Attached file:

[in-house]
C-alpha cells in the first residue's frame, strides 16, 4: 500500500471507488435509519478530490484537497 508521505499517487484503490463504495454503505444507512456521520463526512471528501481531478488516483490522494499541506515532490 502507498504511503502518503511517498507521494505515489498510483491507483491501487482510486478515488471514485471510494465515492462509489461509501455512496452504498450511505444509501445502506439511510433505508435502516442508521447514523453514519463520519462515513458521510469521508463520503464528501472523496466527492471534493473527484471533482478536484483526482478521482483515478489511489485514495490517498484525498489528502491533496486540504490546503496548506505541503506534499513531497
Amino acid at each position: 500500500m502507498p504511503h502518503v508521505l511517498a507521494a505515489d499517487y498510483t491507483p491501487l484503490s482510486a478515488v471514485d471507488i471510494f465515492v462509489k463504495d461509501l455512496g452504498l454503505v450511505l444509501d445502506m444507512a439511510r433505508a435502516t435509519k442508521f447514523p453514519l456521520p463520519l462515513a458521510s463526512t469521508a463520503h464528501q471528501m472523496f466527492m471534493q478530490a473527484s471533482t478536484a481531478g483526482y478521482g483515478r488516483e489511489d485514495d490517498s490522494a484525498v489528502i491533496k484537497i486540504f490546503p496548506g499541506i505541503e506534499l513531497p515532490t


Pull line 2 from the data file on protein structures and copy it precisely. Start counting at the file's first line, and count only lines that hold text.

C-alpha cells in the first residue's frame, strides 16, 4: 500500500471507488435509519478530490484537497 508521505499517487484503490463504495454503505444507512456521520463526512471528501481531478488516483490522494499541506515532490 502507498504511503502518503511517498507521494505515489498510483491507483491501487482510486478515488471514485471510494465515492462509489461509501455512496452504498450511505444509501445502506439511510433505508435502516442508521447514523453514519463520519462515513458521510469521508463520503464528501472523496466527492471534493473527484471533482478536484483526482478521482483515478489511489485514495490517498484525498489528502491533496486540504490546503496548506505541503506534499513531497